National politics shape the Attorney General races In U.S.

By Updated at 2017-07-31 18:57:07 +0000

The_new_shape_of_attorney_general_races_in_u.s


(Reuters) - Four years ago, Frances Broaddus-Crutchfield, 74, gave $500 to the campaign of Virginia's Democratic Attorney General Mark Herring.

This election cycle, the lifelong Democrat who lives on a farm in Powhatan County, Virginia, upped the ante, donating $6,500 so far to Herring's re-election bid. "These are desperate times," she said.

Like many Democratic state attorneys general, Herring has made legal challenges to the agenda of President Donald Trump a priority. He joined with attorneys general in other states to challenge Trump's executive order banning travel to the United States from six predominately Muslim countries and to defend former President Barack Obama's Clean Power Plan, which aims to slash carbon emissions.

Those fights, and the prospect of others, are drawing record amounts of campaign contributions into attorney general races in a number of states, according to campaign finance records and more than a dozen interviews with attorneys general, challengers, political operatives and donors.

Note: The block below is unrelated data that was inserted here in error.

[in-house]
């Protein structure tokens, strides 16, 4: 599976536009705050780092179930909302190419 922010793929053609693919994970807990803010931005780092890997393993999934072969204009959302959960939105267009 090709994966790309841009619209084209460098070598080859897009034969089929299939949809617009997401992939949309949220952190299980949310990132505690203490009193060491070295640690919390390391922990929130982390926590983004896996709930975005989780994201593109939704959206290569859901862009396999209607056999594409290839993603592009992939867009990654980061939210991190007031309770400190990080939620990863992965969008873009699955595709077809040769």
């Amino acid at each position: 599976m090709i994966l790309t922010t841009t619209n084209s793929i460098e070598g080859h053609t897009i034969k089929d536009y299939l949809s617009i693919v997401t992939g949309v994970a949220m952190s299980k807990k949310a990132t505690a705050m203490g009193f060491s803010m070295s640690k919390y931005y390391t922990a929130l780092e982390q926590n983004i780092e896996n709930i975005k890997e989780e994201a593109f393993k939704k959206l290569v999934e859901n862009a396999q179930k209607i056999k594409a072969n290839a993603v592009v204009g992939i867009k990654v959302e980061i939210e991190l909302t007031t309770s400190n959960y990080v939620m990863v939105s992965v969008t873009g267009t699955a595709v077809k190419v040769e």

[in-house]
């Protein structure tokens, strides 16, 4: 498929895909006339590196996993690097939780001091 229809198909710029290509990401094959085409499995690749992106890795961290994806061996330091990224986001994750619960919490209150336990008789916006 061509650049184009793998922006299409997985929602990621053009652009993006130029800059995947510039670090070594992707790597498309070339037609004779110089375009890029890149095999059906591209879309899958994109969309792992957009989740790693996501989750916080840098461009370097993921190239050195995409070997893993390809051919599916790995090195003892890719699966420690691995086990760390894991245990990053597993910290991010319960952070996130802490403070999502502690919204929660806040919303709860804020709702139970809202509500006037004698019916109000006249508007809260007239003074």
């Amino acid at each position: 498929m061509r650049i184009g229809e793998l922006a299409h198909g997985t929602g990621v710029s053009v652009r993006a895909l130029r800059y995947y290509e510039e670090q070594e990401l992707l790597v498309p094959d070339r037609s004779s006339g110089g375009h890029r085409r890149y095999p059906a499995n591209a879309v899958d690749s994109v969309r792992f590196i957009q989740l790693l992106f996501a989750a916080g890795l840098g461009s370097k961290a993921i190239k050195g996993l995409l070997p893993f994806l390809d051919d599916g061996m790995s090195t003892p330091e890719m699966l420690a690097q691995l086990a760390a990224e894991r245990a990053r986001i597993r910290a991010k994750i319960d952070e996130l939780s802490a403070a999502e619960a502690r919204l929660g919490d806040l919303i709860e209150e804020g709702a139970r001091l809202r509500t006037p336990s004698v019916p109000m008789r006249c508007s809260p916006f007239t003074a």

Attorneys general, who as the top elected legal officers in each state are charged with defending state agencies from lawsuits as well as initiating litigation on their own, have always helped shape national politics.

But their influence grew during the Obama administration, when Republican attorneys general regularly sued the administration over immigration and the environment. Now, with Republicans controlling the White House and Congress, Democrats are using the same playbook to challenge some of Trump's initiatives in the courts.

Donors from both parties have taken notice and are pouring money into upcoming attorneys general campaigns. In his most recent campaign filings, Herring reported raising about $2.8 million through the end of June - over three times more than he had at this point during his campaign four years ago.

"What I am seeing is a lot of energy," Herring said.